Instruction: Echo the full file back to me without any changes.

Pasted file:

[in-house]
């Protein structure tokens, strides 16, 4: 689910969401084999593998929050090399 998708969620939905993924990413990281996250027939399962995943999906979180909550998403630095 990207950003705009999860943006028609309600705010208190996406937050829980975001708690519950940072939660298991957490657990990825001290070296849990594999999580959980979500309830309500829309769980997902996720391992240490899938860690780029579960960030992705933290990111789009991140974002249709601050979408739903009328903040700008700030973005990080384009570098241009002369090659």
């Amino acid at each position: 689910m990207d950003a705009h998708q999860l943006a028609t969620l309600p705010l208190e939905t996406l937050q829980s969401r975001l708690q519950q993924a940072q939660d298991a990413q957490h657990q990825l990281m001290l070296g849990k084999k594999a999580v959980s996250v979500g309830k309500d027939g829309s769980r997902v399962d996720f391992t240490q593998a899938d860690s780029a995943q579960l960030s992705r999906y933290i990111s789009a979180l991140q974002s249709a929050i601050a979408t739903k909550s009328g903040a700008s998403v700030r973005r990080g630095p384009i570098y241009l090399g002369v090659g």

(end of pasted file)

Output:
[in-house]
């Protein structure tokens, strides 16, 4: 689910969401084999593998929050090399 998708969620939905993924990413990281996250027939399962995943999906979180909550998403630095 990207950003705009999860943006028609309600705010208190996406937050829980975001708690519950940072939660298991957490657990990825001290070296849990594999999580959980979500309830309500829309769980997902996720391992240490899938860690780029579960960030992705933290990111789009991140974002249709601050979408739903009328903040700008700030973005990080384009570098241009002369090659």
């Amino acid at each position: 689910m990207d950003a705009h998708q999860l943006a028609t969620l309600p705010l208190e939905t996406l937050q829980s969401r975001l708690q519950q993924a940072q939660d298991a990413q957490h657990q990825l990281m001290l070296g849990k084999k594999a999580v959980s996250v979500g309830k309500d027939g829309s769980r997902v399962d996720f391992t240490q593998a899938d860690s780029a995943q579960l960030s992705r999906y933290i990111s789009a979180l991140q974002s249709a929050i601050a979408t739903k909550s009328g903040a700008s998403v700030r973005r990080g630095p384009i570098y241009l090399g002369v090659g």